28. Gradzinski, R., J. Baryla, M. Doktor, D. Gmur, M. Gradzinski, A. Kedzior, M. Paszkowski, R. Soja, T. Zielinski & S. Zurek, 2003. Vegetation-controlled modern anastomosing system of the upper Narew River (NE Poland) and its sediments. Sedimentary Geology 157: 253–276.CrossRefGoogle Scholar
  29. Hammer, Ø., D. A. T. Harper & P. D. Ryan, 2001. Past: paleontological statistics Software package for education and data analysis. Palaeontolia Electronica 4: 4.Google Scholar
  30. Haverkamp, J., 2014. Assessing river restoration of two Austrian rivers, the Enns and the Drau, a comparative analysis of river restoration by valuing ecosystem services. MSc Thesis, Transnational ecosystem-based Water Management, Radboud University Nijmegen, The Netherlands and University of Duisburg-Essen.Google Scholar
  31. Hering, D., J. Arovitta, A. Baattrupp-Pedersen, K. Brabec, T. Buijze, F. Ecke, N. Friberg, M. Gielczewski, K. Januschke, J. Kohler, B. Kupilas, A. Lorenz, S. Muhar, A. Paillex, M. Poppe, T. Schmidt, S. Schmutz, J. E. Vermaat, P. Verdonschot, R. Verdonschot, 2015. Contrasting the roles of section length and instream habitat enhancement for river restoration success: a field study on 20 European restoration projects. Journal of Applied Ecology. doi: 10.1111/1365-2664.12531.
  32. Jähnig, S. C., A. W. Lorenz, D. Hering, C. Antons, A. Sundermann, E. Jedicke & P. Haase, 2011. River restoration success: a question of perception. Ecological Applications 21: 2007–2015.CrossRefPubMedGoogle Scholar
  33. Kohut, L., 2014. Evaluation of ecosystem services provided by restored and unrestored part of river Beczva, Czech Republic. Internal Report, Research Centre for Toxic Compounds in the Environment, Masaryk University, Brno.Google Scholar
  34. Lorenz, A. W. & C. K. Feld, 2013. Upstream river morphology and riparian land use overrule local restoration effects on ecological status assessment. Hydrobiologia 704: 489–501.CrossRefGoogle Scholar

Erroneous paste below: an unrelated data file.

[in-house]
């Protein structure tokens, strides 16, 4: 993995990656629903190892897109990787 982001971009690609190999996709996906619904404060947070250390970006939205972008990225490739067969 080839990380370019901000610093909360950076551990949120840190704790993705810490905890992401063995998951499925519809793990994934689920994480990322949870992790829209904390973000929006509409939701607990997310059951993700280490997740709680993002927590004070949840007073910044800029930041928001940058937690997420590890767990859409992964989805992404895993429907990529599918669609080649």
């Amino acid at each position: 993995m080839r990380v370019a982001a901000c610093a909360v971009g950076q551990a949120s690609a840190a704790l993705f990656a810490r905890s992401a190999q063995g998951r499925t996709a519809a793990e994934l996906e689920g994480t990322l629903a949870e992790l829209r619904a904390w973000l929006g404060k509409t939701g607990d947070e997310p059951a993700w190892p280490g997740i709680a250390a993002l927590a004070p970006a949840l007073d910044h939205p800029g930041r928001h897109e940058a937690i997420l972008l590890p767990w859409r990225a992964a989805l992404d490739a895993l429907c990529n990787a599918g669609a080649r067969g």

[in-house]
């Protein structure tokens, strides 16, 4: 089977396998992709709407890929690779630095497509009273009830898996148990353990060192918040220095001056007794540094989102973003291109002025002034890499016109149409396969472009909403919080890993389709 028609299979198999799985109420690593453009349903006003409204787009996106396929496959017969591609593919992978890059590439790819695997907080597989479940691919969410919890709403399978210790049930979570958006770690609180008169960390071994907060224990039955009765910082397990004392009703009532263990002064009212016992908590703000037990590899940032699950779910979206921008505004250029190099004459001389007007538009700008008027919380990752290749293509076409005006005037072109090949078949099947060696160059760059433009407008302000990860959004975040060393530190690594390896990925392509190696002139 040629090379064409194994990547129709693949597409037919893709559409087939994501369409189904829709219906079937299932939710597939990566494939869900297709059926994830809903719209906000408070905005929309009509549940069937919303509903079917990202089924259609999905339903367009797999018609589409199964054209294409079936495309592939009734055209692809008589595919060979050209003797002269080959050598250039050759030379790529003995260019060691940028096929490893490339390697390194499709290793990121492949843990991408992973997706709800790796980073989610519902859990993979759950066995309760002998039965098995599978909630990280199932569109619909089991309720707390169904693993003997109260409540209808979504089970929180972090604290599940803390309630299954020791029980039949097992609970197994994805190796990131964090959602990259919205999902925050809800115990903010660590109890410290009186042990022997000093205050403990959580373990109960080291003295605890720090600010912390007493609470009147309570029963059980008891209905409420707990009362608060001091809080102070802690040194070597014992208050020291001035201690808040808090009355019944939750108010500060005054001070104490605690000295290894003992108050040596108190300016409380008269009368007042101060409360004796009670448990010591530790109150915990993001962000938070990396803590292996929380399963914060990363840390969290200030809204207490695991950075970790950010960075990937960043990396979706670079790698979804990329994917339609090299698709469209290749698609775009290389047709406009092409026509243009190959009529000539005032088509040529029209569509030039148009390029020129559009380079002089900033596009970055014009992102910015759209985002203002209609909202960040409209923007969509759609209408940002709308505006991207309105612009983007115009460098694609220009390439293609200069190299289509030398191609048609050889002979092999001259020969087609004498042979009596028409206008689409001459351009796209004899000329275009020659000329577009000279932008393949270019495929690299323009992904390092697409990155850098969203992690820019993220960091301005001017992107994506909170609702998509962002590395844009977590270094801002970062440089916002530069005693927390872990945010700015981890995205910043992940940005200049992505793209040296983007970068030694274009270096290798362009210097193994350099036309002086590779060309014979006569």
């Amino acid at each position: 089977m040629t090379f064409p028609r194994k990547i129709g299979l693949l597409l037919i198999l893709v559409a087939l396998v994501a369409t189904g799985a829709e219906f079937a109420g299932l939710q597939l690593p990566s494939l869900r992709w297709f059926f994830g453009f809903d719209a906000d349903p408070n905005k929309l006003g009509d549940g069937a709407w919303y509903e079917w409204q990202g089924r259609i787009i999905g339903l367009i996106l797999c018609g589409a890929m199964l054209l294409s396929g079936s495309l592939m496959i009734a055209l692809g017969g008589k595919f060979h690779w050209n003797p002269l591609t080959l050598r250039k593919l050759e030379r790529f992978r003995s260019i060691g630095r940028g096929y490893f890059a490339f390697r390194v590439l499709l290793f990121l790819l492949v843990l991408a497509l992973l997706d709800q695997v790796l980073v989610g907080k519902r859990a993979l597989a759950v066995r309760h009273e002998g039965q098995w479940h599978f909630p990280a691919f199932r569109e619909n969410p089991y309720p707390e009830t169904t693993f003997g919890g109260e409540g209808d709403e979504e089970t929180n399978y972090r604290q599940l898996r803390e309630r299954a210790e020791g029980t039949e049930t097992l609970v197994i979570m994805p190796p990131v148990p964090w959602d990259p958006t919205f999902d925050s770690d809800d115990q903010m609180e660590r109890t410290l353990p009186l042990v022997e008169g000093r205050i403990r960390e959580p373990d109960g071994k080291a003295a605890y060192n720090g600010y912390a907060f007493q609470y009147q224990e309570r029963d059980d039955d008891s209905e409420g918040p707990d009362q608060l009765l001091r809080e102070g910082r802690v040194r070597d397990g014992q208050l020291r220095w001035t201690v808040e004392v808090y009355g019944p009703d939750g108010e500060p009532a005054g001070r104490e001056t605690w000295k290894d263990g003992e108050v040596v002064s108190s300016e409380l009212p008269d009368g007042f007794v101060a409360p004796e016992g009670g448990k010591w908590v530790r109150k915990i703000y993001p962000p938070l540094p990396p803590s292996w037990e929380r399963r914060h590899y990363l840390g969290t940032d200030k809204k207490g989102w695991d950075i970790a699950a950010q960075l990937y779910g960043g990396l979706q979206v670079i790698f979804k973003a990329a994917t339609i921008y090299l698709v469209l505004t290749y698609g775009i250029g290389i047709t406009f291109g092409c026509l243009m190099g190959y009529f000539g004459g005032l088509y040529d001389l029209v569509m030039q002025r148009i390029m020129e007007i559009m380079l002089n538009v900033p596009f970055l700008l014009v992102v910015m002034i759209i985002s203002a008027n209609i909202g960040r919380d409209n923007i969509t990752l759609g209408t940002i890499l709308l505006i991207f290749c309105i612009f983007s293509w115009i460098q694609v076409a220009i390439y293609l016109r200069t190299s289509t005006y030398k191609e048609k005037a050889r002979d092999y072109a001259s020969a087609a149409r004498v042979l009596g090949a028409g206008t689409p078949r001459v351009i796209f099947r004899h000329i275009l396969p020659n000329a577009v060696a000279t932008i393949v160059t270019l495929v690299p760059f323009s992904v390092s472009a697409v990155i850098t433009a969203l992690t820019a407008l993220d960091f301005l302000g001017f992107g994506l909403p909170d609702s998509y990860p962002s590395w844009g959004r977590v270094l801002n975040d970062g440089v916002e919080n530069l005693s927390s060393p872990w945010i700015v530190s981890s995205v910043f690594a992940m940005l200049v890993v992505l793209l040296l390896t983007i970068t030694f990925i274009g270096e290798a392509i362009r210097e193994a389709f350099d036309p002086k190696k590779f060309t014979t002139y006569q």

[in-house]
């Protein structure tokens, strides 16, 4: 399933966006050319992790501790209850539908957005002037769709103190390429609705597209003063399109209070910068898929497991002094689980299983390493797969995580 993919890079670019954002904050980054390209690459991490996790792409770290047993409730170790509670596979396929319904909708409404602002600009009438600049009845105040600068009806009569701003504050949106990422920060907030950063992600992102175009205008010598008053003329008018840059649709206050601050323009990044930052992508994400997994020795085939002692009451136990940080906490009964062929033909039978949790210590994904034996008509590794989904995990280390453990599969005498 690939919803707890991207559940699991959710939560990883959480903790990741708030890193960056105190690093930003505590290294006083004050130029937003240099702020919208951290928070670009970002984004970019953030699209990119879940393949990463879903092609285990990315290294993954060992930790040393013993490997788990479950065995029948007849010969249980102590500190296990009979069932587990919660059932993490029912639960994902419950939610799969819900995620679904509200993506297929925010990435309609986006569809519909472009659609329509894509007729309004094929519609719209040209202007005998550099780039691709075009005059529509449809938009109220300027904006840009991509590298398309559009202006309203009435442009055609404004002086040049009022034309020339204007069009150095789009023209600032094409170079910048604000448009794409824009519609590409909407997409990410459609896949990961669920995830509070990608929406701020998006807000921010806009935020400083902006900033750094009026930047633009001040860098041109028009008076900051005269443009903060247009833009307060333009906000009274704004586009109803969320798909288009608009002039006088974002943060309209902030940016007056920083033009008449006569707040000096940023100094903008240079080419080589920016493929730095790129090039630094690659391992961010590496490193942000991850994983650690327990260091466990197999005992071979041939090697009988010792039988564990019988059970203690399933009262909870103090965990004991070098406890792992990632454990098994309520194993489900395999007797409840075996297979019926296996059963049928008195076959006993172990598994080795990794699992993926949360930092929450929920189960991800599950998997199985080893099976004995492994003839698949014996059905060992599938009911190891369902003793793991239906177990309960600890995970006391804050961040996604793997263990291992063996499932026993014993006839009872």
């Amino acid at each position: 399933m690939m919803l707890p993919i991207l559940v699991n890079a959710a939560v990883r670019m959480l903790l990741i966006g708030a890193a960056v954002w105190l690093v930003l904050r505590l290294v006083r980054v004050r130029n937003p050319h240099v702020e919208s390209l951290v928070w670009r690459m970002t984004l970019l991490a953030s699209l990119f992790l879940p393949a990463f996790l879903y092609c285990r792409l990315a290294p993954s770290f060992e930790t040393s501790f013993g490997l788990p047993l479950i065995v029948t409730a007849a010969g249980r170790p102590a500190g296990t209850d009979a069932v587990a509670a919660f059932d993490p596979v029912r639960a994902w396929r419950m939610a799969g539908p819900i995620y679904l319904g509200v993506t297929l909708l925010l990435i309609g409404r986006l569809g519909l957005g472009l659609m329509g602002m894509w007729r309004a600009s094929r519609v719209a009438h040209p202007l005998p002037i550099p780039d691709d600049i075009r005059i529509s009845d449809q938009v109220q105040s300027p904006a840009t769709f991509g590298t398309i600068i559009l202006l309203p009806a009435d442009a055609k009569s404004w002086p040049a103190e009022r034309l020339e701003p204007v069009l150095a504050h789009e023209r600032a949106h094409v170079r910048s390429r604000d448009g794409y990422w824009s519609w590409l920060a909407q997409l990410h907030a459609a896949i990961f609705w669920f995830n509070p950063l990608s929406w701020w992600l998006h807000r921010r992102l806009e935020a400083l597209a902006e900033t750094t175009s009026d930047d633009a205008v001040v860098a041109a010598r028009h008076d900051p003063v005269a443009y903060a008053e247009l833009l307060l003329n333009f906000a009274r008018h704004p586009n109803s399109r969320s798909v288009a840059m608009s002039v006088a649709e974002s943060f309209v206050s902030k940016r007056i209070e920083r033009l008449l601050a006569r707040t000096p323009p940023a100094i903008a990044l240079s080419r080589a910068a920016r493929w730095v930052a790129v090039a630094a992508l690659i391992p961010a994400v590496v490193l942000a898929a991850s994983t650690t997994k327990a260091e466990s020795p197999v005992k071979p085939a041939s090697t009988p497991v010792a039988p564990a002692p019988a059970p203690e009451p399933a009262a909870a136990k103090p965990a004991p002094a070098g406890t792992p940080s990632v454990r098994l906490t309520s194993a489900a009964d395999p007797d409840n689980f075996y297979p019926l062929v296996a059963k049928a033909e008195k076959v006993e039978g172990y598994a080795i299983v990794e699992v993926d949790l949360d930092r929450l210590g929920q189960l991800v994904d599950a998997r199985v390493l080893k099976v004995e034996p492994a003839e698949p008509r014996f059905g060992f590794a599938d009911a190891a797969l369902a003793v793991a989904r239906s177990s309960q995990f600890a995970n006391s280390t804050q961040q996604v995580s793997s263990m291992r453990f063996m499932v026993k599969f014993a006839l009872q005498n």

35. Martin-Lopez, B., E. Gomez-Baggethun, M. Garcia-Llorente & C. Montes, 2014. Trade-offs across value-domains in ecosystem services assessment. Ecological Indicators 37: 220–228.CrossRefGoogle Scholar
  36. Millennium Ecosystem Assessment (MEA), 2005. Ecosystems and Human Well-being, Summary for Decision Makers. Island Press, Washington.Google Scholar
  37. Morandi, B., H. Piegay, N. Lamouroux & L. Vaudor, 2014. How is success or failure in river restoration projects evaluated? Feedback from French restoration projects. Journal of Environmental Management 137: 178–188.CrossRefPubMedGoogle Scholar
  38. Muhar, S., K. Januschke, J. Kail, M. Poppe, D. Hering, A. D. Buijse, this issue. Evaluating good-practice cases for river restoration across Europe: context, methodological framework, selected results and recommendations. Hydrobiologia.Google Scholar
  39. Murray, B., A. Jenkins, R. Kramer, S. P. Faulkner, 2009. Valuing ecosystem services from wetlands restoration in the Mississippi alluvial valley. Nicholas Institute reports 09-02, Duke University, Durham.Google Scholar